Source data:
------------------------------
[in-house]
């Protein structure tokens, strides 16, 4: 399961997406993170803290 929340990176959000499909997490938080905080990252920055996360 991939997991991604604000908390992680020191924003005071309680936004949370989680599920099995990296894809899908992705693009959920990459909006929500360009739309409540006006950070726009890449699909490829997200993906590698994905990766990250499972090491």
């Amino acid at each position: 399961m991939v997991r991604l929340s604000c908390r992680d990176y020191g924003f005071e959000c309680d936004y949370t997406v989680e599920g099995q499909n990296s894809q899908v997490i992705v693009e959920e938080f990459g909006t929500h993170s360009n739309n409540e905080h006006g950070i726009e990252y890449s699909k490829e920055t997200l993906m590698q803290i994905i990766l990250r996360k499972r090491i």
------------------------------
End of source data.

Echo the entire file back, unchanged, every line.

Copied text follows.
[in-house]
């Protein structure tokens, strides 16, 4: 399961997406993170803290 929340990176959000499909997490938080905080990252920055996360 991939997991991604604000908390992680020191924003005071309680936004949370989680599920099995990296894809899908992705693009959920990459909006929500360009739309409540006006950070726009890449699909490829997200993906590698994905990766990250499972090491």
């Amino acid at each position: 399961m991939v997991r991604l929340s604000c908390r992680d990176y020191g924003f005071e959000c309680d936004y949370t997406v989680e599920g099995q499909n990296s894809q899908v997490i992705v693009e959920e938080f990459g909006t929500h993170s360009n739309n409540e905080h006006g950070i726009e990252y890449s699909k490829e920055t997200l993906m590698q803290i994905i990766l990250r996360k499972r090491i």